Intimidation, They Name Is James Rodney Richard…

I would not want to see that in the batters box.

Most everyone knows the sad take of J. R. Before the era of 24-hour info cycle, the news of Richard’s plight did spread quickly. If I recall, a lot of the media members took the Astros side that Richard was malingering. That, of course was ghastly wrong, and Richard’s life was forever altered.

But before that fateful day, Richard was the most intimidating pitcher in baseball. I contend that he was even more intimidating than Nolan Ryan. Richard had the wildness, the heat, and he had the added factor of being 6’8 and looked like he could be playing linebacker for the Houston Oilers.

Just look at this card. Did you want to stand in there and have him throw 99+ MPH ‘near’ you. He didn’t hit many batters, but he was wild enough to keep batters honest and not comfortable.

I know it’s easy to speculate “What if” a dozen different ways with Richard, but sometimes I like to remember ‘What was”. And what it was, for any of us lucky to see him pitch, was incredible.

 

Did I Make A Faulty Career Choice?

Oh, things were fine and dandy back in 1976. I went from Lehigh (got the ol’ engineering degree) to Quad Cities (not that much of a change, really) to Anaheim in less than a year. I was a swingman then, just happy to be in the big leagues. Sid Monge and I filled in the fifth starter role, picking up the scraps left over from Ryan and Tanana.

But the Angels kept yanking me out of the rotation in 1977 and 1978. It took Gary Nolan, Wayne Simpson and Gary Ross to crash and burn in 1977 and Ken Brett to be found wanting in 1978 for me to get the spot in the rotation I thought I deserved.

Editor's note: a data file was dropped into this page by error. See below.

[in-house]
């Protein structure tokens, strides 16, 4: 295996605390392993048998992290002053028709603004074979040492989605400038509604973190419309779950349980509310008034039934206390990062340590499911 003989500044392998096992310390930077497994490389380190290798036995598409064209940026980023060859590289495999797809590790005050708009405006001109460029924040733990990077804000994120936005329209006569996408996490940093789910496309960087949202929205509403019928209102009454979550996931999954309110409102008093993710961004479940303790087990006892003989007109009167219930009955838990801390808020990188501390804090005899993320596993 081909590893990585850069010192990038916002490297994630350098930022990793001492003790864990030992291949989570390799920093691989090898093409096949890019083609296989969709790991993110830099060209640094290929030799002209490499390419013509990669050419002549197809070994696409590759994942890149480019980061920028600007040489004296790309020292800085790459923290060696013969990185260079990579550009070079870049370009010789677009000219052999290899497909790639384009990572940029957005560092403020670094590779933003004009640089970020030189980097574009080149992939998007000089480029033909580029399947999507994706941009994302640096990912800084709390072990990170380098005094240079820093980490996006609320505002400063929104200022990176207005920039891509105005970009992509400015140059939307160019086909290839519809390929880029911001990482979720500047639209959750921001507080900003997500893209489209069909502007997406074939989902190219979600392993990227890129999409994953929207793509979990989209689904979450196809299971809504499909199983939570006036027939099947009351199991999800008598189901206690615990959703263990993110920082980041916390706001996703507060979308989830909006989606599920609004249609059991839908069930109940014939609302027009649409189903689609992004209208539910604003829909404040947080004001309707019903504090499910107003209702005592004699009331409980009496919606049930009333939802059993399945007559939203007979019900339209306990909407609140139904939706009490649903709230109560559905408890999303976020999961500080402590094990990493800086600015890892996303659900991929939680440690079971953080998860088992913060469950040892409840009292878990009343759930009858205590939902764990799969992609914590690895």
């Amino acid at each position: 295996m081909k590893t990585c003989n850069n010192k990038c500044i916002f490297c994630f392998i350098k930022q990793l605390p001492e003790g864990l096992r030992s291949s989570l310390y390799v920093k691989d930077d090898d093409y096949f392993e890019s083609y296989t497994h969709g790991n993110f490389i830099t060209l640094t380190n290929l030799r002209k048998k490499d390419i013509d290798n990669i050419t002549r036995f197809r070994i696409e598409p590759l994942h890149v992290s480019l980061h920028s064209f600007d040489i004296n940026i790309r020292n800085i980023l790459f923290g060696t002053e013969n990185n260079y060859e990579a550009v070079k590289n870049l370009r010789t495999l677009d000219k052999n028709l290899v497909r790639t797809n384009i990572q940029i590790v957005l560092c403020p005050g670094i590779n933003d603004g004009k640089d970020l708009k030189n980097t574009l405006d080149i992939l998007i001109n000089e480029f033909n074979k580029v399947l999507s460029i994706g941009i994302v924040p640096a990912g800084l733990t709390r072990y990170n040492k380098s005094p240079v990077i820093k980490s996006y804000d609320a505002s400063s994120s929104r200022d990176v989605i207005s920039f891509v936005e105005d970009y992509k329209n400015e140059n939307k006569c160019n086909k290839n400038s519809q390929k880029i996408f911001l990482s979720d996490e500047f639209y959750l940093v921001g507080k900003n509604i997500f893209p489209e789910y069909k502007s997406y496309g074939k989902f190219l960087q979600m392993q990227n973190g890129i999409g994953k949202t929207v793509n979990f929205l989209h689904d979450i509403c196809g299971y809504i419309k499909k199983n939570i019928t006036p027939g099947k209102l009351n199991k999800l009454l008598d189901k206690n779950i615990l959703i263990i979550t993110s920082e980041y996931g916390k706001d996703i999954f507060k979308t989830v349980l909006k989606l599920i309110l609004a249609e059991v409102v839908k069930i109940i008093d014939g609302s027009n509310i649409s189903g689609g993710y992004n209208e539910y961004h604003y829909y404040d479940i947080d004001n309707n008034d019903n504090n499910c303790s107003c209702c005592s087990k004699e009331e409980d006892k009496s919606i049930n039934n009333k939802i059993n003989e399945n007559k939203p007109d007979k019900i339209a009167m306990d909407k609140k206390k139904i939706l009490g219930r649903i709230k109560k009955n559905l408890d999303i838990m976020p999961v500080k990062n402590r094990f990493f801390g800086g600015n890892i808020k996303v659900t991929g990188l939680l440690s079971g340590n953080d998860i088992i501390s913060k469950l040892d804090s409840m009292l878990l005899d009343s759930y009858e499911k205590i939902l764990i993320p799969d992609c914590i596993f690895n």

Then I was part of the Rod Carew trade. On paper, it was great for me and probably the best the Twins could do.

It didn’t work out that way. 6-10, 5.36 and an ERA+ 82. I went from sunny California to Minnesota, playing in front of indifferent fans on a team going nowhere. I stunk and they stunk.

Maybe I should have taken that internship…

He’ll Take Paul Lynde To Block…

As you know, LaCock’s dad was Peter Marshall, the ringleader of the Hollywood Squares for years.

You may have been following the shenanigans up in Zion, IL. Deadspin has the basics and the other links, but besides being a total clusterflop involving the Los Dos Cansecos, Todd Rundgren’s son,  Tim “Vietnam Vet Wanna Be” Johnson and Kevin Costner, it also involved Pete LaCock in a major way, and LaCock comes off like one of the good guys in it.

It seemed like a good time to get a LaCock post up here.

Now, he wasn’t just up in the bigs because of his name or his connections. Leave that for Pete Rose, Jr. or Greg Booker or Marc Sullivan. LaCock had some cred – he was a first round pick in the January 1970 draft. He hit .306 in Midland in 1972 at age 22, .297 at Wichita in AAA at age 23 and was the American Association MVP in 1974 after he hit .327 with 23 homers and a .974 OPS.

After that season, he never played a minor league game again, but he probably should have.

He had cups of coffee in ’72 and ’73 and a full audition in ’74 after Wichita’s season was over.  He struggled at the bat and in the field.  Up full-time for the Cubs in 1975 and 1976 he showed flashes of potential amongst mind-numbing mediocrity on offense and defense. He wasn’t a good outfielder nor a good first baseman, and didn’t hit with enough power to justify playing either corner outfield spot much less first base. He had a good eye, so there was hope. But he was -2.5 WAR for the Cubs so it was off to KC after the ’76 season in a three-team trade involving the Mets where the Cubs got the criminally underrated Jim Dwyer (who the Cubs ignored, of course – Earl Weavers still says his thanks) and the Mets received the fast yet inept Sheldon Mallory.

LaCock, though, was somewhat of a surprise for the Royals for three seasons, amassing a 2.3 WAR as a platoon player. He had a great ALCS in 1978 for the Royals and thus probably played too much in 1979. But he wasn’t a ‘joke’ – he was a real player.

Then he collapsed in 1980, with an OPS+ of 52 and not even slugging .300. That was the end of that. He later went to Japan for a year where he drew the ire of all of the Japanese players and media. Quietly he’s been in the game for most of the rest of his life, but until this past year he’s avoided the spotlight.

He was a AAAA player, but not a joke. What happened this past week in Zion, though…that’s the joke!

 

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